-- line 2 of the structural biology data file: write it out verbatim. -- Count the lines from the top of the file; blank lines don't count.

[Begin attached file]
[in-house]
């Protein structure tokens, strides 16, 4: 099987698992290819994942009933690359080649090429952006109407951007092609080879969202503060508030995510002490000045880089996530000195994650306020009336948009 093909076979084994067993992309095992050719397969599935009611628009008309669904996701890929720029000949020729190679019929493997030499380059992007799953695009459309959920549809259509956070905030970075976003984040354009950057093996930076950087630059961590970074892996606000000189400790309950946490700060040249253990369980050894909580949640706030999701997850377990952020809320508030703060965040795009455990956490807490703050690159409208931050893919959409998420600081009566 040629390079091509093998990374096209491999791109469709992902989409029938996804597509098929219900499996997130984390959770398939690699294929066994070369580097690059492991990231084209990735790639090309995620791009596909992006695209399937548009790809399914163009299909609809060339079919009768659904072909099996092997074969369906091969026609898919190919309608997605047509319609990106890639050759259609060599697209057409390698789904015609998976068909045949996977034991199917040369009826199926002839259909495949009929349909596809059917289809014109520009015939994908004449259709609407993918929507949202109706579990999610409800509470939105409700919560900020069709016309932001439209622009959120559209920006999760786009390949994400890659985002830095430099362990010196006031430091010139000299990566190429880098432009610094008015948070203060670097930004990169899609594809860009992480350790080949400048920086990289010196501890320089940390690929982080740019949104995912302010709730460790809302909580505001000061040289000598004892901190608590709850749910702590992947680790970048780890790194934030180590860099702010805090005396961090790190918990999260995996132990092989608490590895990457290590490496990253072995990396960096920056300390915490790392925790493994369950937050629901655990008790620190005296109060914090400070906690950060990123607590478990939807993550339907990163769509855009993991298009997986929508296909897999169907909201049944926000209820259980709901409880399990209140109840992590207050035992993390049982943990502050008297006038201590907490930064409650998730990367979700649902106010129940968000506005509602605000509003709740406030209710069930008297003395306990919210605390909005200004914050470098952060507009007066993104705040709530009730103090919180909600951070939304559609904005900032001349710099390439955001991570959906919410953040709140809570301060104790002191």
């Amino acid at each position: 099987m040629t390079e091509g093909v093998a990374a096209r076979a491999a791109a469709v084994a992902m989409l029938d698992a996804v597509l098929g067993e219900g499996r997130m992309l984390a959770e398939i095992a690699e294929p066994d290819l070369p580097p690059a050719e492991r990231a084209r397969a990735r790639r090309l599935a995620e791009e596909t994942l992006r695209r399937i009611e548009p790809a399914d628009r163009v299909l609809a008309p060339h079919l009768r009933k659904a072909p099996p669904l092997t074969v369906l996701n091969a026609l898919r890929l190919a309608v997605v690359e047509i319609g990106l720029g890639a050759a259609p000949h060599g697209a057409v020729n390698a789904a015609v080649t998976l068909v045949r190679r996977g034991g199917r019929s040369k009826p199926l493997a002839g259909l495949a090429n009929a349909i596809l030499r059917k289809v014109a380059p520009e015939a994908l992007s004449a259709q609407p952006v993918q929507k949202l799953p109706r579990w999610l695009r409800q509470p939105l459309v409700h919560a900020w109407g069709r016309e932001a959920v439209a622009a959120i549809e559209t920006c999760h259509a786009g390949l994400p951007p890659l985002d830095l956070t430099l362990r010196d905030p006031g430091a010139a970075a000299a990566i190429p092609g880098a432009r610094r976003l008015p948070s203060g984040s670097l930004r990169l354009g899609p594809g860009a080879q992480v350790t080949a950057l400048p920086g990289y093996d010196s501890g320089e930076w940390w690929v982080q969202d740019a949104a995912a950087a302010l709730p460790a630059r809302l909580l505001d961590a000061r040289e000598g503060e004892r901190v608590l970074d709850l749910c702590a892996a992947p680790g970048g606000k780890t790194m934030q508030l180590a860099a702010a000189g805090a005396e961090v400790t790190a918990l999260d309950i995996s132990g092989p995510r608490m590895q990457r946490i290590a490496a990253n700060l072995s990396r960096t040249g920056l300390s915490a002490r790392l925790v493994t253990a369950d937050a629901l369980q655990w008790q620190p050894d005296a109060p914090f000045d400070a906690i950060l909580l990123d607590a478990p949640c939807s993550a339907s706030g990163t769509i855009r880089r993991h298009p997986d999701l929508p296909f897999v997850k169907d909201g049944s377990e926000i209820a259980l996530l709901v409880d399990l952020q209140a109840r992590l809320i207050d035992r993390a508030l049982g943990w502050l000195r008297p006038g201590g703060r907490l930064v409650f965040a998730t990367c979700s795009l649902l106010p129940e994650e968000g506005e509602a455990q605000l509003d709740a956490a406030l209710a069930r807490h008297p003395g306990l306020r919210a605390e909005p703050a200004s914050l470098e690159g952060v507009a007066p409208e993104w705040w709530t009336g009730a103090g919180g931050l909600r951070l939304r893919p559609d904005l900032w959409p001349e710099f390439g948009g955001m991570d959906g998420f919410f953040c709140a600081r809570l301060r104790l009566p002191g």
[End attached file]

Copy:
């Protein structure tokens, strides 16, 4: 099987698992290819994942009933690359080649090429952006109407951007092609080879969202503060508030995510002490000045880089996530000195994650306020009336948009 093909076979084994067993992309095992050719397969599935009611628009008309669904996701890929720029000949020729190679019929493997030499380059992007799953695009459309959920549809259509956070905030970075976003984040354009950057093996930076950087630059961590970074892996606000000189400790309950946490700060040249253990369980050894909580949640706030999701997850377990952020809320508030703060965040795009455990956490807490703050690159409208931050893919959409998420600081009566 040629390079091509093998990374096209491999791109469709992902989409029938996804597509098929219900499996997130984390959770398939690699294929066994070369580097690059492991990231084209990735790639090309995620791009596909992006695209399937548009790809399914163009299909609809060339079919009768659904072909099996092997074969369906091969026609898919190919309608997605047509319609990106890639050759259609060599697209057409390698789904015609998976068909045949996977034991199917040369009826199926002839259909495949009929349909596809059917289809014109520009015939994908004449259709609407993918929507949202109706579990999610409800509470939105409700919560900020069709016309932001439209622009959120559209920006999760786009390949994400890659985002830095430099362990010196006031430091010139000299990566190429880098432009610094008015948070203060670097930004990169899609594809860009992480350790080949400048920086990289010196501890320089940390690929982080740019949104995912302010709730460790809302909580505001000061040289000598004892901190608590709850749910702590992947680790970048780890790194934030180590860099702010805090005396961090790190918990999260995996132990092989608490590895990457290590490496990253072995990396960096920056300390915490790392925790493994369950937050629901655990008790620190005296109060914090400070906690950060990123607590478990939807993550339907990163769509855009993991298009997986929508296909897999169907909201049944926000209820259980709901409880399990209140109840992590207050035992993390049982943990502050008297006038201590907490930064409650998730990367979700649902106010129940968000506005509602605000509003709740406030209710069930008297003395306990919210605390909005200004914050470098952060507009007066993104705040709530009730103090919180909600951070939304559609904005900032001349710099390439955001991570959906919410953040709140809570301060104790002191």